Table of Contents

Read More Show Less

First Chapter

Mrs. Rachel Lynde lived just where the Avonlea main road dipped down into a little hollow, fringed with alders and ladies' eardrops and traversed by a brook that had its source away back in the woods of the old Cuthbert place; it was reputed to be an intricate, headlong brook in its earlier course through those woods, with dark secrets of pool and cascade; but by the time it reached Lynde's Hollow it was a quiet, well-conducted little stream, for not even a brook could run past Mrs. Rachel Lynde's door without due regard for decency and decorum; it probably was conscious that Mrs. Rachel was sitting at her window, keeping a sharp eye on everything that passed, from brooks and children up, and that if she noticed anything odd or out of place she would never rest until she had ferreted out the whys and wherefores thereof.

There are plenty of people, in Avonlea and out of it, who can attend closely to their neighbors business by dint of neglecting their own; but Mrs. Rachel Lynde was one of those capable creatures who can manage their own concerns and those of other folks into the bargain. She was a notable housewife; her work was always done and well done; she "ran" the Sewing Circle, helped run the Sunday-school, and was the strongest prop of the, Church Aid Society and Foreign Missions Auxiliary. Yet with all this Mrs. Rachel found abundant time to sit for hours at her kitchen window, knitting "cotton warp" quilts--she had, knitted sixteen of them, as Avonlea housekeepers were wont to tell in awed voices-and keeping a sharp eye on the main road that crossed the hollow and wound up the steep red hill beyond. Since Avonlea occupied a little triangular peninsula jutting out intothe Gulf of St. Lawrence, with water on two sides of it, anybody who went out of it or into it had to pass over that hill road and so run the unseen gauntlet of Mrs. Rachel's all-seeing eye.

She was sitting there one afternoon in early June. The sun was coming in at the window warm and bright; the orchard on the slope below the house was in a bridal flush of pinky-white bloom, hummed over by a myriad of bees. Thomas Lynde-a meek little man whom Avonlea people called "Rachel Lynde's husband"-was sowing his late turnip seed on the hill field beyond the barn; and Matthew Cuthbert ought to have been sowing his on the big red brook field away over by Green Gables. Mrs. Rachel knew that he ought because she had heard him tell Peter Morrison the evening before in William J. Blaire's store over at Carmody that he meant to sow his turnip seed the next afternoon. Peter had asked him, of course, for Matthew Cuthbert had never been known to volunteer information about anything in his whole life.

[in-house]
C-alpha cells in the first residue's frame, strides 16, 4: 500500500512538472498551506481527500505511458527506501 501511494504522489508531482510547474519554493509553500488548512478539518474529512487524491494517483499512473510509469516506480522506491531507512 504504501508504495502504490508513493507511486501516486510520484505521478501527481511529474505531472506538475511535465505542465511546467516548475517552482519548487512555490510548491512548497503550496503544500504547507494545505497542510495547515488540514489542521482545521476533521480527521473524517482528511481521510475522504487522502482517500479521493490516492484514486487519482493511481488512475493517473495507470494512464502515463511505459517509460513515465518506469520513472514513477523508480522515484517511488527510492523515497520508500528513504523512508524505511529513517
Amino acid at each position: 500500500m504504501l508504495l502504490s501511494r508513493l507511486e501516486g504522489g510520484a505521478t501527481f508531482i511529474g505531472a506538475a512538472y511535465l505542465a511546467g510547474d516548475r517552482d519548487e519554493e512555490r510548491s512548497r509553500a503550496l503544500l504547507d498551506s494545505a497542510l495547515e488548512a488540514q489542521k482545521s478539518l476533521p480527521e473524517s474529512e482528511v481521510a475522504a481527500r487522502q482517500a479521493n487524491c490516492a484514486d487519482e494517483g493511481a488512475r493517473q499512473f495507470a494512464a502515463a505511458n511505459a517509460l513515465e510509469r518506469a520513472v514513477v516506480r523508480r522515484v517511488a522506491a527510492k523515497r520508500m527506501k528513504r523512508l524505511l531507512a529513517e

And yet here was Matthew Cuthbert, at half-past three on the afternoon of a busy day, placidly driving over the hollow and up the hill; moreover, he wore a white collar and his best suit of clothes, which was plain proof that he was going out of Avonlea; and he had the buggy and the sorrel mare, which betokened that he was going a considerable distance. Now, where was Matthew Cuthbert going and why was he going there?

Had it been any other man in Avonlea Mrs. Rachel, deftly putting this and that together, might have given a pretty good guess as to both questions. But Matthew so rarely went from home that it must be something pressing and unusual which was taking him; he was the shyest man alive and hated to have to go among strangers or to any place where he might have to talk. Matthew, dressed up with a white collar and driving in a buggy, was something that didn't happen often. Mrs. Rachel, ponder as she might, could make nothing of it and her afternoo's enjoyment was spoiled.

"I'll just step over to Green Gables after tea and find out from Marilla where he's gone and why," the worthy woman finally concluded. "He doesn't generally go to town this time of year and he new visits; if he'd run out of turnip seed he wouldn't dress up and take the buggy to go for more; he wasn't driving fast enough to be going for the doctor. Yet something must have happened since List night to start him off. I'm clean puzzled, that's what, and I won't know a minute's peace of mind or conscience until I know what has taken Matthew Cuthbert out of Avonlea today-"

Accordingly after tea Mrs. Rachel set out; she had not far to go; the big, rambling orchard-embowered house where the Cuthberts lived was a scant quarter of a mile up the road from Lynde's Hollow. To be sure, the long lane made it a good deal further. Matthew Cuthberfs father, as shy and silent as his son after him, had got as far away as he possibly could from his fellow men without actually retreating into the woods when he founded his homestead. Green Gables was built at the furthest edge of his cleared land and there it was to this day, barely visible from the main road along which all the other Avonlea houses were so sociably situated. Mrs. Rachel Lynde did not call living in such a place living at all.